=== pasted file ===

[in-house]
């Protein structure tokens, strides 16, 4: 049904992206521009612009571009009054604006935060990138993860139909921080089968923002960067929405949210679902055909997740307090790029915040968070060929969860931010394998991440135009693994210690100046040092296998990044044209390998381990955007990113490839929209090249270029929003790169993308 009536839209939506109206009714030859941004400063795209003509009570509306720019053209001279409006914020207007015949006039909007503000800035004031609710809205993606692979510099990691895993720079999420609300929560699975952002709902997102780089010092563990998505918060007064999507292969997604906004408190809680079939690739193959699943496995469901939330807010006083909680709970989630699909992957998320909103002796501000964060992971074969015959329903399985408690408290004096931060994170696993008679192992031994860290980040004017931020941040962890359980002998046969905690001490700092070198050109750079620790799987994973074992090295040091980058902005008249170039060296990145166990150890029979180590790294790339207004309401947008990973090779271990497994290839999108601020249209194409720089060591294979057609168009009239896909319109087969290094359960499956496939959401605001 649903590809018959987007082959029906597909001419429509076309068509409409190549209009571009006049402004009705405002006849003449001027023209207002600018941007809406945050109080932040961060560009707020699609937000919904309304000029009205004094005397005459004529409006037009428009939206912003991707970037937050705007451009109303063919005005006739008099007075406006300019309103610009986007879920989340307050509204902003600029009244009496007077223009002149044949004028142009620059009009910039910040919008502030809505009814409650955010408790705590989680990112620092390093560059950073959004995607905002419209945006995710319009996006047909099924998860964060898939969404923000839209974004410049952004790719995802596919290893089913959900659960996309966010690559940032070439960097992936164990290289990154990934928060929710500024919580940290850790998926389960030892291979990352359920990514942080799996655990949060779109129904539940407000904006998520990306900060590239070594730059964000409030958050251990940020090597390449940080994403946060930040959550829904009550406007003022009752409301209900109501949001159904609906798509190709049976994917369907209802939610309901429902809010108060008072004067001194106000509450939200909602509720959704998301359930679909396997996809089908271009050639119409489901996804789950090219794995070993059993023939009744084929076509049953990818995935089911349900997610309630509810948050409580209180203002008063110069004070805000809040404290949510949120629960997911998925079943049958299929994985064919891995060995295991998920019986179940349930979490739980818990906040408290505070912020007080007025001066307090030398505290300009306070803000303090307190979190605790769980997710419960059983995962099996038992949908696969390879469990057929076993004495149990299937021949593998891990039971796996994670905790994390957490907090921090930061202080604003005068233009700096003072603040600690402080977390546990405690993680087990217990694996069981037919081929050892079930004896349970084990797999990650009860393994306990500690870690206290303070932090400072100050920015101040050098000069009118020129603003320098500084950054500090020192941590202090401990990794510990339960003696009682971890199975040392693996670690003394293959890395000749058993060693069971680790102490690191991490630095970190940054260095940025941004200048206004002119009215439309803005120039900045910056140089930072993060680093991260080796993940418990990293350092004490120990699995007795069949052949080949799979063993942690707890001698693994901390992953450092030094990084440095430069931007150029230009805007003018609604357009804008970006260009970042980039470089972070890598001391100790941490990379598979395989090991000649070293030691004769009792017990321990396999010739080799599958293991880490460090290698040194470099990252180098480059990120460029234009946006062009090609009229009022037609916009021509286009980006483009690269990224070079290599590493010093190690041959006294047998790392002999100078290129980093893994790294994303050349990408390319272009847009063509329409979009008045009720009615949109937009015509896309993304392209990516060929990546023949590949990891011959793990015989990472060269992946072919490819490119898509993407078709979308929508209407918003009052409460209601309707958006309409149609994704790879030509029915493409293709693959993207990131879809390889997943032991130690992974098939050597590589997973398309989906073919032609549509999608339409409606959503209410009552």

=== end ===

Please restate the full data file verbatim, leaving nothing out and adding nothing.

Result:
[in-house]
């Protein structure tokens, strides 16, 4: 049904992206521009612009571009009054604006935060990138993860139909921080089968923002960067929405949210679902055909997740307090790029915040968070060929969860931010394998991440135009693994210690100046040092296998990044044209390998381990955007990113490839929209090249270029929003790169993308 009536839209939506109206009714030859941004400063795209003509009570509306720019053209001279409006914020207007015949006039909007503000800035004031609710809205993606692979510099990691895993720079999420609300929560699975952002709902997102780089010092563990998505918060007064999507292969997604906004408190809680079939690739193959699943496995469901939330807010006083909680709970989630699909992957998320909103002796501000964060992971074969015959329903399985408690408290004096931060994170696993008679192992031994860290980040004017931020941040962890359980002998046969905690001490700092070198050109750079620790799987994973074992090295040091980058902005008249170039060296990145166990150890029979180590790294790339207004309401947008990973090779271990497994290839999108601020249209194409720089060591294979057609168009009239896909319109087969290094359960499956496939959401605001 649903590809018959987007082959029906597909001419429509076309068509409409190549209009571009006049402004009705405002006849003449001027023209207002600018941007809406945050109080932040961060560009707020699609937000919904309304000029009205004094005397005459004529409006037009428009939206912003991707970037937050705007451009109303063919005005006739008099007075406006300019309103610009986007879920989340307050509204902003600029009244009496007077223009002149044949004028142009620059009009910039910040919008502030809505009814409650955010408790705590989680990112620092390093560059950073959004995607905002419209945006995710319009996006047909099924998860964060898939969404923000839209974004410049952004790719995802596919290893089913959900659960996309966010690559940032070439960097992936164990290289990154990934928060929710500024919580940290850790998926389960030892291979990352359920990514942080799996655990949060779109129904539940407000904006998520990306900060590239070594730059964000409030958050251990940020090597390449940080994403946060930040959550829904009550406007003022009752409301209900109501949001159904609906798509190709049976994917369907209802939610309901429902809010108060008072004067001194106000509450939200909602509720959704998301359930679909396997996809089908271009050639119409489901996804789950090219794995070993059993023939009744084929076509049953990818995935089911349900997610309630509810948050409580209180203002008063110069004070805000809040404290949510949120629960997911998925079943049958299929994985064919891995060995295991998920019986179940349930979490739980818990906040408290505070912020007080007025001066307090030398505290300009306070803000303090307190979190605790769980997710419960059983995962099996038992949908696969390879469990057929076993004495149990299937021949593998891990039971796996994670905790994390957490907090921090930061202080604003005068233009700096003072603040600690402080977390546990405690993680087990217990694996069981037919081929050892079930004896349970084990797999990650009860393994306990500690870690206290303070932090400072100050920015101040050098000069009118020129603003320098500084950054500090020192941590202090401990990794510990339960003696009682971890199975040392693996670690003394293959890395000749058993060693069971680790102490690191991490630095970190940054260095940025941004200048206004002119009215439309803005120039900045910056140089930072993060680093991260080796993940418990990293350092004490120990699995007795069949052949080949799979063993942690707890001698693994901390992953450092030094990084440095430069931007150029230009805007003018609604357009804008970006260009970042980039470089972070890598001391100790941490990379598979395989090991000649070293030691004769009792017990321990396999010739080799599958293991880490460090290698040194470099990252180098480059990120460029234009946006062009090609009229009022037609916009021509286009980006483009690269990224070079290599590493010093190690041959006294047998790392002999100078290129980093893994790294994303050349990408390319272009847009063509329409979009008045009720009615949109937009015509896309993304392209990516060929990546023949590949990891011959793990015989990472060269992946072919490819490119898509993407078709979308929508209407918003009052409460209601309707958006309409149609994704790879030509029915493409293709693959993207990131879809390889997943032991130690992974098939050597590589997973398309989906073919032609549509999608339409409606959503209410009552």